The Muslim Brotherhood has no interest in adding an international crisis to its many domestic crises, so a strong U.S. response to today's court decision would likely bear fruit in Cairo.
Earlier today, an Egyptian court convicted forty-three employees of pro-democracy NGOs -- including nineteen Americans -- on charges of receiving illegal foreign funding. The decision is not only a giant leap backward for Egypt's dwindling democratic prospects, but also a fundamental assault on American interests, which include protecting U.S. citizens and institutions abroad from the depredations of foreign governments -- particularly those that are among the top recipients of U.S. foreign aid. If Washington fails to respond assertively, the ruling Muslim Brotherhood will interpret this as a sign of weakness, encouraging further crackdowns on democratic civil society.
To be sure, today's convictions pertain to cases that predate the Brotherhood's rise to power. The crackdown began in December 2011, when Egypt's then-ruling military junta raided the NGO offices and, a month later, placed travel bans on their employees as the investigation commenced. Moreover, the chief proponent of the subsequent prosecution was former minister of planning and international cooperation Fayza Aboul Naga, a Mubarak-era holdover. Part of the responsibility for the rulings must also fall on the court in question, over which the Brotherhood exerts no direct control.
Nevertheless, the convictions are consistent with the Brotherhood's increasingly autocratic trajectory. In recent months, for example, many prominent activists have been arrested for peaceful protests, and the host of a satirical news show was indicted for "insulting Islam." In fact, more Egyptians have been prosecuted for "insulting the president" during Muhammad Morsi's first year in office than during Hosni Mubarak's entire thirty-year dictatorship. Meanwhile, the Brotherhood has repeatedly sought to remove checks on its power, including through a November constitutional declaration that temporarily gave Morsi total executive authority and a newly proposed judicial law that would force over 3,000 judges to retire. The convictions also come just as the Brotherhood-dominated upper house of parliament is considering an NGO law that would further restrict civil society; proposed measures include a "steering committee" to approve all foreign funding, as well as a prohibition on activities that violate vaguely defined "national sovereignty."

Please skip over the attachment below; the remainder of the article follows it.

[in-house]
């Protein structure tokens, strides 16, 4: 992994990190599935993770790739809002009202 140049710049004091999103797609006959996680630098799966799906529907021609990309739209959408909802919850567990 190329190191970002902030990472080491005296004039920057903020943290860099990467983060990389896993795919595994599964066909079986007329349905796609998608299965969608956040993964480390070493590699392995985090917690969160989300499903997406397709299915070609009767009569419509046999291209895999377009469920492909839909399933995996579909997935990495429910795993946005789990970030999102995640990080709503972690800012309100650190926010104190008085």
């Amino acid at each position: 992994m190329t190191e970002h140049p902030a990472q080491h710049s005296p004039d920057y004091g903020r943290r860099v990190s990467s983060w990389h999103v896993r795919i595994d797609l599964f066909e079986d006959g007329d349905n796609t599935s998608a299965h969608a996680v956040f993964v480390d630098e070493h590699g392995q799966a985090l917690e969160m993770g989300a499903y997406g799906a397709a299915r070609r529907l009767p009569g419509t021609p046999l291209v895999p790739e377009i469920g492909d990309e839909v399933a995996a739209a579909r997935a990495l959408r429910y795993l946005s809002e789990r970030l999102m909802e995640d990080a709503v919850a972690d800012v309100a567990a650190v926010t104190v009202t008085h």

Secretary of State John Kerry rightly expressed concern about today's rulings, but the conviction of U.S. citizens and closure of American NGOs demand a much more assertive response. In this vein, Washington should condition any future economic aid to Egypt -- including support for Cairo's bid to secure an International Monetary Fund loan -- on Morsi pardoning the convicted NGO workers, as he is authorized to do under Egypt's newly ratified constitution. The administration could make another strong statement by granting the Presidential Citizens Medal to Robert Becker, the former National Democratic Institute employee who bravely refused to abandon his Egyptian colleagues when all other American NGO workers were evacuated in March 2012.
Given Cairo's current strategic outlook, this approach would likely succeed. Despite its well-documented hostility toward the West, the Brotherhood no doubt hopes to avoid confrontations with Washington so that it can focus on consolidating power at home. Accordingly, an assertive response to the convictions would greatly alarm the group, which has no interest in adding an international crisis to its many domestic crises and would likely respond by trying to appease Washington. Alternatively, if Washington resumes business as usual in the wake of the ruling, the Brotherhood will interpret this as a green light to continue its autocratic drive, and the administration will have missed an important opportunity to moderate the group's behavior.
Eric Trager is The Washington Institute's Next Generation fellow.